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When it comes to games like D&D or any other game that requires player commitment and investment, you can come to see one glaring problem: some players are terrible people and a misery to know, let alone play with. Trust me – having run and played tabletop RPGs for 34 years now, attended many conventions, and LARPed for years, you learn to spot and deal with these sorts of people.
The solution to problem players is almost always open communication, fairness, and actively working to engage players in the game. Consistently applied ground rules are essential and helped by a session 0. Also, avoid having NPCs betray the party.
This guide will be one part warning and one part troubleshooting so that your games can run smoother, focusing exclusively on D&D.
Gird up your loins and come with me as I teach you to slay that most annoying monster of all: problem players.
Table of Contents
1) The Lone Wolf
- The super mysterious background that always seems to be shifting
- Practically never talks to the party in-character, preferring to stick to the shadows
- Playing either a thief, assassin, or rogue; occasionally playing a ranger
You finally have your group together, ready to tackle the plot.
Suddenly, one player raises their hand or, more often, sends you a “secret” note to tell you they want to go off on their own.
To be clear, this isn’t always a bad thing. If you are doing a city adventure, you should expect players to split up as your rogues hit the thief’s guilds and your magic folks go to talk to other magic folks.
It crosses the line into problematic behavior when it happens constantly. Dungeons and Dragons is emphatically a cooperative team experience, and if you allow this behavior to continue, it can disrupt the party dynamic to the point of wrecking your game.
Not to mention that you now have 3-5 other players waiting while the mysterious Lone Wolf hogs the spotlight.
The nice option is to simply talk to the player and work out a compromise.
If he could show up earlier than the others to run their side plots so as not to disrupt the game, then this could work.
Be warned: this only works if the player simply wants to RolePlay (RP) and isn’t trying to hog the spotlight.
The less nice option is to drop the hammer and kill their character. I am not talking assassination – unless that’s appropriate. I am simply suggesting that if someone wanders off, alone, in the middle of a dungeon, then that might not be the healthiest thing to do.
A few “lost” characters usually cures the Lone Wolf of what ails them. Unfortunately, losing characters isn’t usually enough for…
2) The Kamikaze
- Player boredom
- Insane risks that defy common sense
This problem usually stems from a player hating their character and deciding to get rid of the Player Character (PC) in the quickest, bloodiest way possible. That, or they just like messing with people and still need to be dealt with.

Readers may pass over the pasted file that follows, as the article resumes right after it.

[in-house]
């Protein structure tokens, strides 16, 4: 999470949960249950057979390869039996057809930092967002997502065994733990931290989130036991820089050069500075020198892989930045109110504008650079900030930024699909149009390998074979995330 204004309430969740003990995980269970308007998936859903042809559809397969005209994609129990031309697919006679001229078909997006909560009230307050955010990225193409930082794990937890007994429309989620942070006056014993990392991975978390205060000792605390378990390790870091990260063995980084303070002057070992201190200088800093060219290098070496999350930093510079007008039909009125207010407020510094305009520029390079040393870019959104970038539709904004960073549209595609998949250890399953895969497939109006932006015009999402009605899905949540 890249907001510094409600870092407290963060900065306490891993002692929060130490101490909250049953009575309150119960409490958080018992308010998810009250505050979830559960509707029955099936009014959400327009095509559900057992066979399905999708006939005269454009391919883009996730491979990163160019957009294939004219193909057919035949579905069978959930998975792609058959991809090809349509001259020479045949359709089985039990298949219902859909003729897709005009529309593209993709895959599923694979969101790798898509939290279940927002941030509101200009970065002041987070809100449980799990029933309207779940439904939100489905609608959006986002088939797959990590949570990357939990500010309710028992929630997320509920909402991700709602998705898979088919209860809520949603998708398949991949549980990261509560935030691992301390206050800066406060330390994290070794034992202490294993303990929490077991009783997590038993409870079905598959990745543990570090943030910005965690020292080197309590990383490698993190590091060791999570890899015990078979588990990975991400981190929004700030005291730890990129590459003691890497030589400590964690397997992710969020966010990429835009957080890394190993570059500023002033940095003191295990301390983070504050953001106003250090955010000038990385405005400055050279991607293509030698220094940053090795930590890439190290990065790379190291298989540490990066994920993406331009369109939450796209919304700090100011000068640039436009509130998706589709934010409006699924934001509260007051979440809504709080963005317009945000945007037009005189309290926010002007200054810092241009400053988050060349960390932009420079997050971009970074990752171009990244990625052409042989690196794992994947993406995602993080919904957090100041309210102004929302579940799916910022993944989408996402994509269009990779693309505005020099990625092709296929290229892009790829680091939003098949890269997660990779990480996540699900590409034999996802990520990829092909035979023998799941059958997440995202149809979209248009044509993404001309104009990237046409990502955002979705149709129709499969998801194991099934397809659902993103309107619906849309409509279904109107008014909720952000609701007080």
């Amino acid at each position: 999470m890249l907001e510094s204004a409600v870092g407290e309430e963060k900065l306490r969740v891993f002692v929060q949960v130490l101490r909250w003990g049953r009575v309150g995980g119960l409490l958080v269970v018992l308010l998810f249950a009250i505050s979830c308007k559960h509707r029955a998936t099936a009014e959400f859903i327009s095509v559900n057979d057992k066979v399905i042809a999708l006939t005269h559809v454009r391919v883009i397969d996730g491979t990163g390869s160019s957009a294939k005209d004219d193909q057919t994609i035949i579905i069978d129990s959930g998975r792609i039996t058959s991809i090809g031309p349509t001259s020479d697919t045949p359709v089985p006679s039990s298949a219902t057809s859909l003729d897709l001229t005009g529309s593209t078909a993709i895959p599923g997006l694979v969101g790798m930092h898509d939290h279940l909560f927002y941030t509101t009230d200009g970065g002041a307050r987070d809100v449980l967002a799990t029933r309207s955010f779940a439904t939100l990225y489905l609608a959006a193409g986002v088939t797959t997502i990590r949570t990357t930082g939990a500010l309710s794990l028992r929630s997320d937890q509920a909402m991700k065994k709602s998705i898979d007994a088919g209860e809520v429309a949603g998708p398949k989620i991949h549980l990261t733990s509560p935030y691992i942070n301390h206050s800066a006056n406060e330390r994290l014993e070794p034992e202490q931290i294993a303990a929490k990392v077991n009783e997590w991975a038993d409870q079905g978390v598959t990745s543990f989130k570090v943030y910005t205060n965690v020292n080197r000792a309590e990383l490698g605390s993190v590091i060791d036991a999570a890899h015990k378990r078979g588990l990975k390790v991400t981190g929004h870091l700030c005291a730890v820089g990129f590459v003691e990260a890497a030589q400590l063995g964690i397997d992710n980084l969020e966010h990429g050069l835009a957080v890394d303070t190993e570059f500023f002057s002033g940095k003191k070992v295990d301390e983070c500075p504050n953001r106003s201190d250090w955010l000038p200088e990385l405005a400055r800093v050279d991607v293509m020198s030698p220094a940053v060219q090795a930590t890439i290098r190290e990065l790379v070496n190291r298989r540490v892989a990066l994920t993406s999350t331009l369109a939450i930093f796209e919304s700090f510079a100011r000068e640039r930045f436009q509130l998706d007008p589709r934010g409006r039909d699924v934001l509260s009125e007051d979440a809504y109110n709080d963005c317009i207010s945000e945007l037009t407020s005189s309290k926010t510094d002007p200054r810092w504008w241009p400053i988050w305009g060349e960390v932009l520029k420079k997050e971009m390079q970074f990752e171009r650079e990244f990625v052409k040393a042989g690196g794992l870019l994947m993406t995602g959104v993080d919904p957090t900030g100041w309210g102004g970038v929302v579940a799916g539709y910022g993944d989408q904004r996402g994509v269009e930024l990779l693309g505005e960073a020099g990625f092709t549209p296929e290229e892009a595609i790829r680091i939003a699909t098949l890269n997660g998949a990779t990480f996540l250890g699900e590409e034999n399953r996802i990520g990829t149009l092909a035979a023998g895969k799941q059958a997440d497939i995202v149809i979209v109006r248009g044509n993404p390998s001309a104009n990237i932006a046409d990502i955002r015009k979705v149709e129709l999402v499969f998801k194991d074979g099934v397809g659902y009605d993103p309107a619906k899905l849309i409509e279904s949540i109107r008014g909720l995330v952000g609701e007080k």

For those currently dealing with this kind of payer, here is my suggestion: sit the player down and discuss the issue.
Perhaps the situation can be salvaged. If it’s a lack of connection, then exploring different RolePlaying (RP) scenarios might help. Find goals that the character can work toward.
Perhaps the issue comes from game mechanics; many classes have an unstated “best way” to play them. It becomes a checklist of powers.
It goes something like: this spell to this spell to this bonus action. This can wear on players as each combat becomes a math problem.
If this is the issue, then only one real solution is available: switch classes.
However, killing the character is not the answer. It disrupts the game immensely as the other PCs have to deal with the ramifications of this action. In worst-case scenarios, I have seen it lead to a total party wipe and the offending player being booted from the group.
Instead, work out a graceful exit. Perhaps the fighter returns to his hometown to become the sheriff, or the wizard leaves to research a major spell. A new character is introduced as the old departs, and the door’s still open if the player changes their mind about their old character.
However, if this happens repeatedly, you don’t have a Kamikaze—you have….
3) The Moron
- Plays incredibly low intelligence players
- Constantly disrupts the game by picking the worst options
- Constant character death
This isn’t a player who is bad at the game due to real-life low intelligence. No, this is a player who, usually for the lulz, plays the biggest idiot they can possibly create.
There is no danger they won’t run toward with eyes-wide-open, no questionable magic item they won’t lick, and no obvious trap they won’t jump into. It doesn’t matter how catastrophic it is for the party as long as they are having fun.
Here you have a few options:
The Lazy Option
Let the players handle it. If you have the right set of players, then this knot ties itself. Player screws around; party takes him out. Wash, rinse, repeat.